That was easy to do: it's fairly obvious that if 2b = a + 6, then a + 6 = 2b. We could actually eliminate the b's more easily than the a's at the moment, but I'm keen to get rid of the a's first, so my next step will be to clear the 6 in the second sum out of the way by moving it to the other side of the "=", and that's not hard to do:-

2a = b
a = 2b - 6

That change isn't hard to understand: it is no different from changing 2 + 3 = 5 into 2 = 5 - 3. Our next step is to try to eliminate the a's, but we can't do that until we've made them both the same size. We can achieve this by making all the numbers in the second sum twice as big:-

2a = b
2a = 4b - 12

We are allowed to do this because the new bottom sum is every bit as true as it was before, just as we can turn 2 + 3 = 5 into 4 + 6 = 10 by doubling all the numbers in it. So long as we double every number in the sum, it will still be correct. We now do something quite wonderful, because we're going to take one whole sum away from the other in a most unlikely manner, but I'm going to move the one that was underneath onto the top because it looks as if it will be easier to take the other one away from it:-

2a = 4b - 12
2a =  b       
 0 = 3b - 12 

So we have 2a - 2a = 0, then we have 4b - b = 3b, and finally 12 - nothing = 12. We have now created a new sum to solve which only has one letter in it to work out: 0 = 3b - 12, and we can rearrange it to 3b - 12 = 0 to make things easier. Again we can move the number 12 to the other side of the "=", thereby changing the sum to 3b = 0 + 12, which can then be simplified to 3b = 12. Now we can see that b must be 4, and having worked out what b is, we can go back to one of the original sums and replace b in it with 4, so 2a = b becomes 2a = 4, and that means that "a" must be 2. We have now worked out where the two lines will cross on the graph without having to draw it: it is the point where a=2 and b=4. You'll be working with equations and graphs a lot in the future, but they will be more meaningful.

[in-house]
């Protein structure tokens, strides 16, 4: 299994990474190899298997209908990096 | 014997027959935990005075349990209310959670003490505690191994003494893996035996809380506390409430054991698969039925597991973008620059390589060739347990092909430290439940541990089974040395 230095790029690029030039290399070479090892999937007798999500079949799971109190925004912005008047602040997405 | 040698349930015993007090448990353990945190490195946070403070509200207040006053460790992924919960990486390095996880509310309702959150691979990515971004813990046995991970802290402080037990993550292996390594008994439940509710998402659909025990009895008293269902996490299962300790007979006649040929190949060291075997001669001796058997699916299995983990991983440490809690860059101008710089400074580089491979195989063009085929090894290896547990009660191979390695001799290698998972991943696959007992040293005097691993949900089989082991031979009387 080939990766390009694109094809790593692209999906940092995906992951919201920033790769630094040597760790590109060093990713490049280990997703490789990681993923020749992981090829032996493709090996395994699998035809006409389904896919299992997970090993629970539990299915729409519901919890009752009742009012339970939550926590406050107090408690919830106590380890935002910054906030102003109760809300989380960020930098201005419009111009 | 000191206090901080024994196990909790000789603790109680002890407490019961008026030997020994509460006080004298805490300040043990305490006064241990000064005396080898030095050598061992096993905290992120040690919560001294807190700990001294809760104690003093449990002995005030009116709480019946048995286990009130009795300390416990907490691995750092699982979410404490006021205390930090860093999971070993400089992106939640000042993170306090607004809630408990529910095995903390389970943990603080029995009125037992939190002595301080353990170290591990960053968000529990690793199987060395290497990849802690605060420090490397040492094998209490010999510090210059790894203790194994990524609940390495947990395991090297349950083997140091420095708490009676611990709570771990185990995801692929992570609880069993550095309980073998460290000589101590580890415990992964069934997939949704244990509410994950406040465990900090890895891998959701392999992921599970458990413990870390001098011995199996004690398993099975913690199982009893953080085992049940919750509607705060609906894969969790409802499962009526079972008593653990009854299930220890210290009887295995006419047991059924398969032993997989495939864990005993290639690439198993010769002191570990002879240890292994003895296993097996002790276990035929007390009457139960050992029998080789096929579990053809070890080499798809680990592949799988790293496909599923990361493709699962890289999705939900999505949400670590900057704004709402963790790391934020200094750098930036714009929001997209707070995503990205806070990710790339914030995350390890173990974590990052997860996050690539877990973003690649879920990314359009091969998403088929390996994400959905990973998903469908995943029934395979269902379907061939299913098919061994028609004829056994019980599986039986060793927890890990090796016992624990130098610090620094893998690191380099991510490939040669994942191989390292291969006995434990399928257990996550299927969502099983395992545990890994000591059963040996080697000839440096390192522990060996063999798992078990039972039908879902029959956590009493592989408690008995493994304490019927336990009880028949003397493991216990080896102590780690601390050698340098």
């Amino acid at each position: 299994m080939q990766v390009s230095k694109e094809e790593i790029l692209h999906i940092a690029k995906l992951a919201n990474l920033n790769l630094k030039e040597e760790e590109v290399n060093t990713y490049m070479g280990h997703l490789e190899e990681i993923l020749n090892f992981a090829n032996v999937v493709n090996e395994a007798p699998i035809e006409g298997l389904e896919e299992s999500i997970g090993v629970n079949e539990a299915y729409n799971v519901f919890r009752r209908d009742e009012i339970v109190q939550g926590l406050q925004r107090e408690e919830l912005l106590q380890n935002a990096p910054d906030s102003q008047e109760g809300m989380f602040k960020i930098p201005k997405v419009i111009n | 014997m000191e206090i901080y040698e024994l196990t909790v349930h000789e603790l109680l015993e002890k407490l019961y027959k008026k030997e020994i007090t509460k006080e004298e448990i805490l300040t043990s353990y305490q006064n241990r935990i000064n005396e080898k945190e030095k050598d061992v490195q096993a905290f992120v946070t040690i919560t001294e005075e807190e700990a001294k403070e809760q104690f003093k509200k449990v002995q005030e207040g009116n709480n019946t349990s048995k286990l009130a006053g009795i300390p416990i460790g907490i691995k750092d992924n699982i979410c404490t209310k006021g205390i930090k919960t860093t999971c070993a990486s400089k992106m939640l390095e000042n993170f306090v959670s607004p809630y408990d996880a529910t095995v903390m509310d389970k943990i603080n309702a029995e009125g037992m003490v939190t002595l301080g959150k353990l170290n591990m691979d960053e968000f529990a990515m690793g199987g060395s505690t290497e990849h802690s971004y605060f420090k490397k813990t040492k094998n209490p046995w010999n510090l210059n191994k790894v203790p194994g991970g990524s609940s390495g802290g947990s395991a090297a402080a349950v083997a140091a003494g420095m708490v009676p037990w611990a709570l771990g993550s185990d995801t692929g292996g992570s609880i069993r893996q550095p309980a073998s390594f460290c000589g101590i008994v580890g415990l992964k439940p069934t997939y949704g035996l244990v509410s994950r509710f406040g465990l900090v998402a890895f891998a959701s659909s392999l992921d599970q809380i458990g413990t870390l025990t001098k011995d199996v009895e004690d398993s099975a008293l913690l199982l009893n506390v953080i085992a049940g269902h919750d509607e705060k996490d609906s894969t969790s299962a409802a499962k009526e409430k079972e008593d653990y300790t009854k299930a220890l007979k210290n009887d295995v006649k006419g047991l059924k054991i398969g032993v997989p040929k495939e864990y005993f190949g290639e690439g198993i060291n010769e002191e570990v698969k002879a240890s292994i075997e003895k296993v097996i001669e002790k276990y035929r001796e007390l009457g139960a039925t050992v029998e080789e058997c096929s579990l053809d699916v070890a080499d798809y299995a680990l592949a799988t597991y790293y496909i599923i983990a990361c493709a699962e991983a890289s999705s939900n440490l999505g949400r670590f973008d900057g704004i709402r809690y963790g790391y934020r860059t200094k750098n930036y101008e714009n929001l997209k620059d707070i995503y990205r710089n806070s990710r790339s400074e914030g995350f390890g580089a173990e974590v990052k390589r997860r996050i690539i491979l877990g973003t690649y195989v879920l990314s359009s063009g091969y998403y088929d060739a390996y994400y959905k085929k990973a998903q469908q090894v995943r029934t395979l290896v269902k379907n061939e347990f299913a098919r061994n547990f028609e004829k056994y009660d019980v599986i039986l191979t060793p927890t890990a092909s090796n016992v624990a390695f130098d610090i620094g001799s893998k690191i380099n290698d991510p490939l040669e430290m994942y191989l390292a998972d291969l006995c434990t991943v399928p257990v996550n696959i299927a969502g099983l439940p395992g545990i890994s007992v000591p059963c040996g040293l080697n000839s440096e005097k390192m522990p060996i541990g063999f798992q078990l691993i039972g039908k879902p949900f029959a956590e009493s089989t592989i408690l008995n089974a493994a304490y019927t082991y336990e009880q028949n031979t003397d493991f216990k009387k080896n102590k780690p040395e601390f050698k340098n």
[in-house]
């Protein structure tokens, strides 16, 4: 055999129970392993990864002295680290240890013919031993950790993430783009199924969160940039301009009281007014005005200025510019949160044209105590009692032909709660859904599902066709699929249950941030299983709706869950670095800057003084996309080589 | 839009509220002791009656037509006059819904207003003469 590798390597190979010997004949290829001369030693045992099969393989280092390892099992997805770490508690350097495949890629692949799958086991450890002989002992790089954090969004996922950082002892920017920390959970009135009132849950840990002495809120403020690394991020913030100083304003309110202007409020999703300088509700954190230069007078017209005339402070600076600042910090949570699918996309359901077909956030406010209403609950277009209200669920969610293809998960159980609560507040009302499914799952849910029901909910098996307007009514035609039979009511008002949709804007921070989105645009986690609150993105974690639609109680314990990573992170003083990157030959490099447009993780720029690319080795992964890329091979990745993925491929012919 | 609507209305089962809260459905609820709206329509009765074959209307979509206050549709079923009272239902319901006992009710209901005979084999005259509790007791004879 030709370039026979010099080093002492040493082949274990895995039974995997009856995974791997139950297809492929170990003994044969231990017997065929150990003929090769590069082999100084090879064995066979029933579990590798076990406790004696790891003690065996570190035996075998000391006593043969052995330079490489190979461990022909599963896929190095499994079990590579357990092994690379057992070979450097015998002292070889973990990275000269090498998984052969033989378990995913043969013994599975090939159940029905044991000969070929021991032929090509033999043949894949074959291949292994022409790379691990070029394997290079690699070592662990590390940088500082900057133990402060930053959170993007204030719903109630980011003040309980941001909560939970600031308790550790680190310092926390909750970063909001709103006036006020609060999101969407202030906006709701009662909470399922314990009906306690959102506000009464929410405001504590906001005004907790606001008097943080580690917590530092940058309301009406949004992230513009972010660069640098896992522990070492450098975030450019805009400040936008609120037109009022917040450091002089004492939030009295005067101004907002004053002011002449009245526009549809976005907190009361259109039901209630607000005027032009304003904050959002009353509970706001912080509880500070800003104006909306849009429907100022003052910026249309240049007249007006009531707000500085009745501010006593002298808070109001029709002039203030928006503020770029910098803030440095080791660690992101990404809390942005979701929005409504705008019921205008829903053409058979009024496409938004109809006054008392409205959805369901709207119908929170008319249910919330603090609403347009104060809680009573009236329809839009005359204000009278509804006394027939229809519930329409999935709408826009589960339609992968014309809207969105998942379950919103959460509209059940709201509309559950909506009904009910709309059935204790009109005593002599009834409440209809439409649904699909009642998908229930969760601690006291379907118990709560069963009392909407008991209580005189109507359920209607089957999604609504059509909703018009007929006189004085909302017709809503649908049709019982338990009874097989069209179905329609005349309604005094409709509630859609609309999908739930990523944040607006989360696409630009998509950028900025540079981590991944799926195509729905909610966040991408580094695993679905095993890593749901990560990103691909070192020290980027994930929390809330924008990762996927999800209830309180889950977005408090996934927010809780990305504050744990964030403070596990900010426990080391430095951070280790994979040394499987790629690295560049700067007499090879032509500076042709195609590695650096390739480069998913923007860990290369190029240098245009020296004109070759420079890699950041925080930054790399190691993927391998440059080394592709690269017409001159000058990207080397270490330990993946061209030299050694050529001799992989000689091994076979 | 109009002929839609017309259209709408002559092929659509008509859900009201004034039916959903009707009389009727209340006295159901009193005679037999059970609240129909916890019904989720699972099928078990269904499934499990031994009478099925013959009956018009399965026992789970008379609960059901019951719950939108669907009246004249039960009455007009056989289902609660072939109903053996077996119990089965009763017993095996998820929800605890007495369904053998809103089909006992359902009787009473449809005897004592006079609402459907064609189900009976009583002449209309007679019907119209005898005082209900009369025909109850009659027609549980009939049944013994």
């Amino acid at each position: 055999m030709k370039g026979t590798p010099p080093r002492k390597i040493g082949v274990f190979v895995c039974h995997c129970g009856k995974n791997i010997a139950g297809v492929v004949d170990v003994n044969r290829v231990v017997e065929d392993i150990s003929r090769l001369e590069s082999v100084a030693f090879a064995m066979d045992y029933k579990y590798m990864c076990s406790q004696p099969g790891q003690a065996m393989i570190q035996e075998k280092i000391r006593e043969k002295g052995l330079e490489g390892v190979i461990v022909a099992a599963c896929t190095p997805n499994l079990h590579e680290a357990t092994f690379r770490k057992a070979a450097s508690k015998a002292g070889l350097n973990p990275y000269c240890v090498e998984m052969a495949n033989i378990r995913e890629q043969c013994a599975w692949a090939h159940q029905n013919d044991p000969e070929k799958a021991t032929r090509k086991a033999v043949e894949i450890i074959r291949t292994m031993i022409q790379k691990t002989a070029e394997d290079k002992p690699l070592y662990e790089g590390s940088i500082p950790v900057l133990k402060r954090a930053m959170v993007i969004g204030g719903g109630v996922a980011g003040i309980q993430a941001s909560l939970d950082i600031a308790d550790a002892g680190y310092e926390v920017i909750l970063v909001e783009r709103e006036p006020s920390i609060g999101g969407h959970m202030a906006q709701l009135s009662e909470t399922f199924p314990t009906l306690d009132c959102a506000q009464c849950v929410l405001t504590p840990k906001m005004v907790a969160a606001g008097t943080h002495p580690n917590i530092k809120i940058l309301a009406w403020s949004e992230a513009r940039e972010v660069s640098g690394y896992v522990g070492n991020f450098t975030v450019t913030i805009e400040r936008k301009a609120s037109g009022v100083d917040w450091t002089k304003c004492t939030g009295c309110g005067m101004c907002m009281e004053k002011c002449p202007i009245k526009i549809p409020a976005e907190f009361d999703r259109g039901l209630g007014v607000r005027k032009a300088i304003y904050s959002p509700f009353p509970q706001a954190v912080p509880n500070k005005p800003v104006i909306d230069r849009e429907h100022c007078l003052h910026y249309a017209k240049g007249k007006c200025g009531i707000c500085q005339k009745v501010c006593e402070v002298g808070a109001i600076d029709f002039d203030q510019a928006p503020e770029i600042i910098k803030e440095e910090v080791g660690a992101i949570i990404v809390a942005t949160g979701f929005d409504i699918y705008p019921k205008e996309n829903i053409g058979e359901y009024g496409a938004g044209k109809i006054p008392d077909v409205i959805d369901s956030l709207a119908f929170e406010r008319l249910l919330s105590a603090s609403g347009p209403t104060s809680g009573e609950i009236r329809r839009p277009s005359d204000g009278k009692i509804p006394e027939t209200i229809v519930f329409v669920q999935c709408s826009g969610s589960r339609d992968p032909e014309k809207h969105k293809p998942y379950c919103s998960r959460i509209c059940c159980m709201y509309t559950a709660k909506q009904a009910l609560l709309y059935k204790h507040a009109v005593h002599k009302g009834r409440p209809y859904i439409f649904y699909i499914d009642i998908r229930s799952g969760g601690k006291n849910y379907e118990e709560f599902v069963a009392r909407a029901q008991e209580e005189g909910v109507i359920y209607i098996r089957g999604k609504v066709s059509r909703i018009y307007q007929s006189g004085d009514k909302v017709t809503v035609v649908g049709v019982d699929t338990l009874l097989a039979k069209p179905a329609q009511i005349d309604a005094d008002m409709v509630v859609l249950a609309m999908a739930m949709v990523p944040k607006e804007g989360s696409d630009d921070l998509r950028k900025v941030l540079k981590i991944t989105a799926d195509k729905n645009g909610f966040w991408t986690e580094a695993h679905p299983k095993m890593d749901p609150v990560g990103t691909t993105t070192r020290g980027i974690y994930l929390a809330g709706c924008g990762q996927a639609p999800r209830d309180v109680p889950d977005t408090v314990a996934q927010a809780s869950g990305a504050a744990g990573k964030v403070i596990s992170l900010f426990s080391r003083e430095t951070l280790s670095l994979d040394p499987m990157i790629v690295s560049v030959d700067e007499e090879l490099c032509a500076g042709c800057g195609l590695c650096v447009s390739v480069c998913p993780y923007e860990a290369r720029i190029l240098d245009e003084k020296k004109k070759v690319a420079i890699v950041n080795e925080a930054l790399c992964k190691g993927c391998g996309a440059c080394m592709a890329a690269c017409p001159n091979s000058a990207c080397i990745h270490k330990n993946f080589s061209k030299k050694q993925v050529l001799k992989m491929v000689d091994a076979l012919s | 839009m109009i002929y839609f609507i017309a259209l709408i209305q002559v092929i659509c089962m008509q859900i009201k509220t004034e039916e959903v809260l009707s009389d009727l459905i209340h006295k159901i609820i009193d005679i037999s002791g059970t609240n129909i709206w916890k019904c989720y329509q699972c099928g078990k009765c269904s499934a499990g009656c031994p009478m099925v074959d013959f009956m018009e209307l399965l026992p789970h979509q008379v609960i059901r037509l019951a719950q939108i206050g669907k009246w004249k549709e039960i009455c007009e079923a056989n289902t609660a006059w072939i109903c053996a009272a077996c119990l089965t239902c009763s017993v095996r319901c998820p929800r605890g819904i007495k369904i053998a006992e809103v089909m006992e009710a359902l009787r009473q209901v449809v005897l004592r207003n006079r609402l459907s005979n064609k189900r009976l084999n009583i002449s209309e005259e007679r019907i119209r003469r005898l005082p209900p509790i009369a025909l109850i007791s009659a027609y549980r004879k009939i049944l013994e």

Another reason for using letters instead of numbers is for working things out using a formula. Here is an interesting formula which you can try out for yourself:-

h = 5 x t x t

The letter "h" stands for height in metres, and "t" stands for time in seconds. If you drop a tennis ball off the top of a high building, you can time how many seconds it takes to reach the ground, and then you can replace each of the t's in the formula with that number to work out the height of the building. Suppose it takes exactly four seconds for the ball to reach the ground, then you must put 4 in place of each of the t's, and that gives you h = 5 x 4 x 4. When you multiply 5 by 4 you get 20, and when you multiply that by the other 4 you get 80, so that means h = 80: the building would have to be 80 metres tall.